He stood quietly for a moment...all eyes were on him. The prophets of Baal and Asherah, weary from their frenzied activity would have preferred to ignore the whole thing, but their curiosity would not let them. The people stood silently in anticipation, waiting to see and hear. Then Elijah spoke. He did not rant or rave. In the normal tones one might use for conversation with a nearby friend he prayed, "O Lord, God of Abraham, Isaac and Israel, let it be known this day that YOU are God in Israel and that I am your servant, and that I have done all these things at your bidding. Answer me, O Lord; answer me so that this people may know that YOU, O Lord, are God..."

There was a moment of dramatic silence. The people's attention turned from Elijah to the altar to see what would happen. They did not have long to wait. In a flash, fire came down from heaven as lightning. It struck the meat and turned it to charcoal; it turned the wood to ashes; it scorched the rocks Elijah had set up for the twelve tribes; and in its heat, it evaporated all the water that had been poured out even to the extent of lapping up the overflow in the trench turning it into nothing more than a moat of steam. Elijah had won! The LORD had won!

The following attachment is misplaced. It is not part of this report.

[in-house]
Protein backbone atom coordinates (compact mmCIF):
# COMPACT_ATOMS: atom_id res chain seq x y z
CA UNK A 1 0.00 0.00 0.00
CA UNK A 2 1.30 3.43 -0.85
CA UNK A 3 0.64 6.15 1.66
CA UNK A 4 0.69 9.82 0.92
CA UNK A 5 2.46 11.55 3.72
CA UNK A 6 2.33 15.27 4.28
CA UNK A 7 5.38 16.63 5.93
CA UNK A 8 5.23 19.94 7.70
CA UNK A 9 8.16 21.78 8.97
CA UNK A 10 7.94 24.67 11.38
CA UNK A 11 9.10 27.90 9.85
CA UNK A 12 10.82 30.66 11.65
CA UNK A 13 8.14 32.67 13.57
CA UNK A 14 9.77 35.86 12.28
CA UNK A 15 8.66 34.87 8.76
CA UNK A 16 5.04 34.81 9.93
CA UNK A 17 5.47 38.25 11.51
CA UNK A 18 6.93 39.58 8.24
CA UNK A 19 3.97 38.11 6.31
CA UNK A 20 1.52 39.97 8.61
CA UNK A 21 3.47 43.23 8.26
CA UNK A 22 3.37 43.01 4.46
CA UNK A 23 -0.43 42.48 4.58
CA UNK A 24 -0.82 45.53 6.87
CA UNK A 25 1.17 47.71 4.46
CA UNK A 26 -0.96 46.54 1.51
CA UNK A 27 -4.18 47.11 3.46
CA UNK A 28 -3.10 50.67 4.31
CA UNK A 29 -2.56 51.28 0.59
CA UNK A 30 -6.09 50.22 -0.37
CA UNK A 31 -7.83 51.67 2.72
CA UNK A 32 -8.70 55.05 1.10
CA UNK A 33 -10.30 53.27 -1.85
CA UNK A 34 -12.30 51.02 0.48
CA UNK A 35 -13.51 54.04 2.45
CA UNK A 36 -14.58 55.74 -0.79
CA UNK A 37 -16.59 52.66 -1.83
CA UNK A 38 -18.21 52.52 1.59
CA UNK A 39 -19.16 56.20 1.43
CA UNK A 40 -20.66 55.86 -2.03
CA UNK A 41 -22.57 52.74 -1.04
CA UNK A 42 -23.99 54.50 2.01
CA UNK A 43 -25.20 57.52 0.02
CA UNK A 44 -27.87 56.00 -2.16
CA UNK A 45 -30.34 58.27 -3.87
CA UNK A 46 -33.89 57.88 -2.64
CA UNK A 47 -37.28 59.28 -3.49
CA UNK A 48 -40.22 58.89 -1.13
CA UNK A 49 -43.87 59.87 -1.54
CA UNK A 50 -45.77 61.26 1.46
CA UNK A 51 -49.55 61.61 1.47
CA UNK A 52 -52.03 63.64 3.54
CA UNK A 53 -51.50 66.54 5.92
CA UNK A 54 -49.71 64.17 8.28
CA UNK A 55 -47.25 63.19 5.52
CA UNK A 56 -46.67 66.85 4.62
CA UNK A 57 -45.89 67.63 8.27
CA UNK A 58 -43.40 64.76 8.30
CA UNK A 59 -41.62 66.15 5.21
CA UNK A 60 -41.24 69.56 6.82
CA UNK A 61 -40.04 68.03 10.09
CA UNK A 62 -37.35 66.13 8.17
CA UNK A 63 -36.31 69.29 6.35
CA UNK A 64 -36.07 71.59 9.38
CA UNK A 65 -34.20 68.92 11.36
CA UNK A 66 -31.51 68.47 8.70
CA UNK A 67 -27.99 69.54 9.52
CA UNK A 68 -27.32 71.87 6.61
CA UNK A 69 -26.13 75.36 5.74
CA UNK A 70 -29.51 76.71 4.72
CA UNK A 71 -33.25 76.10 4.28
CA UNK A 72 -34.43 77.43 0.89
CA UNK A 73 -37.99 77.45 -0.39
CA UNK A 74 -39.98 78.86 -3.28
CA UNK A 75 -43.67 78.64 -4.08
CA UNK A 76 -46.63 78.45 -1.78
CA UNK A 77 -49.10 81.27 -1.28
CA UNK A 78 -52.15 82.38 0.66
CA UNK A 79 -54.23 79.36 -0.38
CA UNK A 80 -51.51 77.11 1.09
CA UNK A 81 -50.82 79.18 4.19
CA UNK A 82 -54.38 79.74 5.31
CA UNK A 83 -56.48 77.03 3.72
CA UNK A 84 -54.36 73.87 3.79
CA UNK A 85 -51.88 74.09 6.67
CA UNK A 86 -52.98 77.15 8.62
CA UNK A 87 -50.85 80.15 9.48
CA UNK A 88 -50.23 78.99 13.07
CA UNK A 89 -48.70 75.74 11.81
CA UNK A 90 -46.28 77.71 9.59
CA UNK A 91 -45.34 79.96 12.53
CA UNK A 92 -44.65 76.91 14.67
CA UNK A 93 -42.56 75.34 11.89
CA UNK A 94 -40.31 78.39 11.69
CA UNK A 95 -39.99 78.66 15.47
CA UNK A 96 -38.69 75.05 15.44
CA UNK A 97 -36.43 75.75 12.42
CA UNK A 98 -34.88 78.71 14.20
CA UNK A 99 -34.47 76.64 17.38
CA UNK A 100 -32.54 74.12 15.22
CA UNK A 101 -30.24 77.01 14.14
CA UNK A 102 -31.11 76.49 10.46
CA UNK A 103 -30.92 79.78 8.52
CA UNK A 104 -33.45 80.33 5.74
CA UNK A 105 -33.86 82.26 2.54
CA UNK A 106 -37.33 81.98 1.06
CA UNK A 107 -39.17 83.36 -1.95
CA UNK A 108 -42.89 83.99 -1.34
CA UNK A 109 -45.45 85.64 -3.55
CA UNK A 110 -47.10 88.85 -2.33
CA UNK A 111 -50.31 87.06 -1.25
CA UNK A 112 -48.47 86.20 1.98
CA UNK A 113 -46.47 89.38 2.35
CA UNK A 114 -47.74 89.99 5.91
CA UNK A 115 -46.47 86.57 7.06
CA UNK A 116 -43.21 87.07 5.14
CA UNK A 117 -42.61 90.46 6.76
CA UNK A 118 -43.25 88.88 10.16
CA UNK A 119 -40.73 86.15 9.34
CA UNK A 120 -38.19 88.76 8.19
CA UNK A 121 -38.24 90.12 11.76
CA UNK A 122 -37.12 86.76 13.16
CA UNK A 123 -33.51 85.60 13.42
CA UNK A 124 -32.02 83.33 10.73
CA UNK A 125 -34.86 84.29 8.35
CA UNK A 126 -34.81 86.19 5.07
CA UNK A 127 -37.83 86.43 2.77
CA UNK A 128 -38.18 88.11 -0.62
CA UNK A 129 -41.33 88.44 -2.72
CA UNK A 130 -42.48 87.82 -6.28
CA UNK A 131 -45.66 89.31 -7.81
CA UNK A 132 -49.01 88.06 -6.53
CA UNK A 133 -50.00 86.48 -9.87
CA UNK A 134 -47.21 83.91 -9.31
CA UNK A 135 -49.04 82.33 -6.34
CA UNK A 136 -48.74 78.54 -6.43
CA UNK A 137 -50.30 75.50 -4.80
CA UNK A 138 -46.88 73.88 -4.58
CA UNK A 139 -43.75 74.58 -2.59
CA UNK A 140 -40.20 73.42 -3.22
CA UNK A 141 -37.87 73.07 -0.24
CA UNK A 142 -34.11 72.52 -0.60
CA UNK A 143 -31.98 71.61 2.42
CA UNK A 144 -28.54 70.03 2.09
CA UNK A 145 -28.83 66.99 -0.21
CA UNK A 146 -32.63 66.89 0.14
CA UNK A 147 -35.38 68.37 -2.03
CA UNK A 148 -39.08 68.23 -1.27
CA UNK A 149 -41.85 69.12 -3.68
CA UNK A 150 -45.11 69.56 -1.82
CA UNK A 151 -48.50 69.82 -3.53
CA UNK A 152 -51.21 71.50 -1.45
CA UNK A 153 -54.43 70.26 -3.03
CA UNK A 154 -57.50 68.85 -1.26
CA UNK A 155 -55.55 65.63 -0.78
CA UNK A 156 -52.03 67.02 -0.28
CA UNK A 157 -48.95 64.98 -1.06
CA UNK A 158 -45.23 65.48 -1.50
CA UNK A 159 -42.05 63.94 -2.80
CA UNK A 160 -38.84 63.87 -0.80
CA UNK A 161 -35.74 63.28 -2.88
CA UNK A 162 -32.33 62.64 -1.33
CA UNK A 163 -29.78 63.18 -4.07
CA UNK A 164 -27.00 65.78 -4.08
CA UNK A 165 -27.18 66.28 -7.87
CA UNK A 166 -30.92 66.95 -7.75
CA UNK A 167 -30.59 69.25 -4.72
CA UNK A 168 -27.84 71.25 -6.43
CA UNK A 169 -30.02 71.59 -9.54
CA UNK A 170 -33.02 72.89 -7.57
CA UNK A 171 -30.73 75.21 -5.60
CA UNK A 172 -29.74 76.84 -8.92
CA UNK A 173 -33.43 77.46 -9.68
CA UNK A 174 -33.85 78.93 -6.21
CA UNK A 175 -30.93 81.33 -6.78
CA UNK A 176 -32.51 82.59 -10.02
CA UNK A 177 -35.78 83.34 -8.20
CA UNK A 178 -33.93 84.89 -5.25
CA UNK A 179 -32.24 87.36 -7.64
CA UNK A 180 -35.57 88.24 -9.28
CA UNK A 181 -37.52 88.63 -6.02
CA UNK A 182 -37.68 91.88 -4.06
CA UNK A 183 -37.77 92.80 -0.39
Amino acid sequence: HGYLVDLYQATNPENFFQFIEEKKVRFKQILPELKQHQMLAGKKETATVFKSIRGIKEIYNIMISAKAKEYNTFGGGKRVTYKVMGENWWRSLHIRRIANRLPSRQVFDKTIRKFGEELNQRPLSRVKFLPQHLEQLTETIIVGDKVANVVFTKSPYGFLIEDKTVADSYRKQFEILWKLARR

For the people, they knew what choice they would have to make. They fell on their faces and cried out, "The LORD indeed is God; the LORD indeed is God." Elijah had told them to CHOOSE YOUR GOD... and they had chosen Yahweh.

Of course, the drama does not end there. There was some housecleaning to be done. The false prophets were pursued and eliminated just as termites would be in an infested building. The evil HAD to be rooted out...permanently.

Then there was the matter of rain. Elijah knew that God would open the heavens, so in spite of the fact that there was not a cloud in the sky, he told King Ahab to go get something to eat and then prepare to get himself home to the palace before the deluge. Ahab looked at him a little strangely considering the three years of drought and the cloudless desert sky...but he obeyed. After all, the king had just seen quite a demonstration there on the mountain, so he was not about to contradict the prophet. Within a short time, the clouds did indeed appear, and as promised, there was rain in the land once more.